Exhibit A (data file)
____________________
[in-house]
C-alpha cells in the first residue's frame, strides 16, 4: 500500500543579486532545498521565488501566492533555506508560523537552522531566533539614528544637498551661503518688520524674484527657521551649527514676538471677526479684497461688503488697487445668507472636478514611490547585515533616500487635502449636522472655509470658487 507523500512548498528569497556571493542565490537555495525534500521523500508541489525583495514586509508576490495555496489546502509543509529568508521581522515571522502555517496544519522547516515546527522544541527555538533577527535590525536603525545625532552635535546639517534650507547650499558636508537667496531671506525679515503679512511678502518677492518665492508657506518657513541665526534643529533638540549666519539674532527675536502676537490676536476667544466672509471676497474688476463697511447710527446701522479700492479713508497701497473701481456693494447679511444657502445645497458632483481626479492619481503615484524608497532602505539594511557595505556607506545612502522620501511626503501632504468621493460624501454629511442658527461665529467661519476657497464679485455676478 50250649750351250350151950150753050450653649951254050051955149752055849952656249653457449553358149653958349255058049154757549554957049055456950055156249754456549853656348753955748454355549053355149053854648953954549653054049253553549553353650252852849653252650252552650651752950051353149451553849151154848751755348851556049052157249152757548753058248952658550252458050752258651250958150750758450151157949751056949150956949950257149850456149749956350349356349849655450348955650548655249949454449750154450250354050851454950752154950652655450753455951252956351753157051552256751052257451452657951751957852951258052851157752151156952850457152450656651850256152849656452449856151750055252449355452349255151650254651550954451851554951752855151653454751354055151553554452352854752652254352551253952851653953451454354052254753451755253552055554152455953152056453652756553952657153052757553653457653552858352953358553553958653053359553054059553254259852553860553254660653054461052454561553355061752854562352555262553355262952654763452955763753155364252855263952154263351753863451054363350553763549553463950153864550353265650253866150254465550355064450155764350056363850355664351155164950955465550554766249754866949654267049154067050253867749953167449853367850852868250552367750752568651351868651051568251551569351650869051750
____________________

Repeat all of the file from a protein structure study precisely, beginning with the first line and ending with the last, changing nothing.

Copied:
[in-house]
C-alpha cells in the first residue's frame, strides 16, 4: 500500500543579486532545498521565488501566492533555506508560523537552522531566533539614528544637498551661503518688520524674484527657521551649527514676538471677526479684497461688503488697487445668507472636478514611490547585515533616500487635502449636522472655509470658487 507523500512548498528569497556571493542565490537555495525534500521523500508541489525583495514586509508576490495555496489546502509543509529568508521581522515571522502555517496544519522547516515546527522544541527555538533577527535590525536603525545625532552635535546639517534650507547650499558636508537667496531671506525679515503679512511678502518677492518665492508657506518657513541665526534643529533638540549666519539674532527675536502676537490676536476667544466672509471676497474688476463697511447710527446701522479700492479713508497701497473701481456693494447679511444657502445645497458632483481626479492619481503615484524608497532602505539594511557595505556607506545612502522620501511626503501632504468621493460624501454629511442658527461665529467661519476657497464679485455676478 50250649750351250350151950150753050450653649951254050051955149752055849952656249653457449553358149653958349255058049154757549554957049055456950055156249754456549853656348753955748454355549053355149053854648953954549653054049253553549553353650252852849653252650252552650651752950051353149451553849151154848751755348851556049052157249152757548753058248952658550252458050752258651250958150750758450151157949751056949150956949950257149850456149749956350349356349849655450348955650548655249949454449750154450250354050851454950752154950652655450753455951252956351753157051552256751052257451452657951751957852951258052851157752151156952850457152450656651850256152849656452449856151750055252449355452349255151650254651550954451851554951752855151653454751354055151553554452352854752652254352551253952851653953451454354052254753451755253552055554152455953152056453652756553952657153052757553653457653552858352953358553553958653053359553054059553254259852553860553254660653054461052454561553355061752854562352555262553355262952654763452955763753155364252855263952154263351753863451054363350553763549553463950153864550353265650253866150254465550355064450155764350056363850355664351155164950955465550554766249754866949654267049154067050253867749953167449853367850852868250552367750752568651351868651051568251551569351650869051750